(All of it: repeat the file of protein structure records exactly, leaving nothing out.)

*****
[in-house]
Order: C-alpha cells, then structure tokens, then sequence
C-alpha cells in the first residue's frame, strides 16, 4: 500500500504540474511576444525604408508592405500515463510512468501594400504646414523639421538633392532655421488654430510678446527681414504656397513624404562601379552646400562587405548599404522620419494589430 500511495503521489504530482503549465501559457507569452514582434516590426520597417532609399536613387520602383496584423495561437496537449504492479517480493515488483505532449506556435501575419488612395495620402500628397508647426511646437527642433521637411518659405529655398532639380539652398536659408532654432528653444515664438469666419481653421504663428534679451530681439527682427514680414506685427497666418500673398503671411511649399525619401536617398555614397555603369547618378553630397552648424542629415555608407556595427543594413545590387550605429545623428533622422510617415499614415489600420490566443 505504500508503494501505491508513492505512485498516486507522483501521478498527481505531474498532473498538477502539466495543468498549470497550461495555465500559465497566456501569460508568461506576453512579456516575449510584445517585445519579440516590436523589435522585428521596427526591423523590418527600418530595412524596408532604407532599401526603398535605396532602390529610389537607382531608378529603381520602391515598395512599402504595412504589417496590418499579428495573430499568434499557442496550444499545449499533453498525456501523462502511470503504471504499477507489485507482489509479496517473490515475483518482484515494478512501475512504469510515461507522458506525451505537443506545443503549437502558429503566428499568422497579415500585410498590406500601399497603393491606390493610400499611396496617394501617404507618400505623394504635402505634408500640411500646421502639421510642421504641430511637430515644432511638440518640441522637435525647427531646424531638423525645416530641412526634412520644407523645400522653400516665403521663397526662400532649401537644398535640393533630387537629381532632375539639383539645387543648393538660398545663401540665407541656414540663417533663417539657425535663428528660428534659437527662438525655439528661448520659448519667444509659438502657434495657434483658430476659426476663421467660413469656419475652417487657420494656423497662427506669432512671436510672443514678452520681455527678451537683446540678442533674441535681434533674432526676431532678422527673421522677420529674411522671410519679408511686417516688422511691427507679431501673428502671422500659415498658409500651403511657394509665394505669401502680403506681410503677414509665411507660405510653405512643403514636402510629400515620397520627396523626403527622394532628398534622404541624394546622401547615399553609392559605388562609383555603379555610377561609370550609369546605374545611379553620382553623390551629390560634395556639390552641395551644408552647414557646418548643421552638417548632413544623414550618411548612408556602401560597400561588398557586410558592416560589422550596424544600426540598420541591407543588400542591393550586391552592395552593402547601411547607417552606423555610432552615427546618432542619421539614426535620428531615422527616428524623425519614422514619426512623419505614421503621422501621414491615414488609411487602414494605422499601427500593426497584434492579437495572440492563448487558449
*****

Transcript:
[in-house]
Order: C-alpha cells, then structure tokens, then sequence
C-alpha cells in the first residue's frame, strides 16, 4: 500500500504540474511576444525604408508592405500515463510512468501594400504646414523639421538633392532655421488654430510678446527681414504656397513624404562601379552646400562587405548599404522620419494589430 500511495503521489504530482503549465501559457507569452514582434516590426520597417532609399536613387520602383496584423495561437496537449504492479517480493515488483505532449506556435501575419488612395495620402500628397508647426511646437527642433521637411518659405529655398532639380539652398536659408532654432528653444515664438469666419481653421504663428534679451530681439527682427514680414506685427497666418500673398503671411511649399525619401536617398555614397555603369547618378553630397552648424542629415555608407556595427543594413545590387550605429545623428533622422510617415499614415489600420490566443 505504500508503494501505491508513492505512485498516486507522483501521478498527481505531474498532473498538477502539466495543468498549470497550461495555465500559465497566456501569460508568461506576453512579456516575449510584445517585445519579440516590436523589435522585428521596427526591423523590418527600418530595412524596408532604407532599401526603398535605396532602390529610389537607382531608378529603381520602391515598395512599402504595412504589417496590418499579428495573430499568434499557442496550444499545449499533453498525456501523462502511470503504471504499477507489485507482489509479496517473490515475483518482484515494478512501475512504469510515461507522458506525451505537443506545443503549437502558429503566428499568422497579415500585410498590406500601399497603393491606390493610400499611396496617394501617404507618400505623394504635402505634408500640411500646421502639421510642421504641430511637430515644432511638440518640441522637435525647427531646424531638423525645416530641412526634412520644407523645400522653400516665403521663397526662400532649401537644398535640393533630387537629381532632375539639383539645387543648393538660398545663401540665407541656414540663417533663417539657425535663428528660428534659437527662438525655439528661448520659448519667444509659438502657434495657434483658430476659426476663421467660413469656419475652417487657420494656423497662427506669432512671436510672443514678452520681455527678451537683446540678442533674441535681434533674432526676431532678422527673421522677420529674411522671410519679408511686417516688422511691427507679431501673428502671422500659415498658409500651403511657394509665394505669401502680403506681410503677414509665411507660405510653405512643403514636402510629400515620397520627396523626403527622394532628398534622404541624394546622401547615399553609392559605388562609383555603379555610377561609370550609369546605374545611379553620382553623390551629390560634395556639390552641395551644408552647414557646418548643421552638417548632413544623414550618411548612408556602401560597400561588398557586410558592416560589422550596424544600426540598420541591407543588400542591393550586391552592395552593402547601411547607417552606423555610432552615427546618432542619421539614426535620428531615422527616428524623425519614422514619426512623419505614421503621422501621414491615414488609411487602414494605422499601427500593426497584434492579437495572440492563448487558449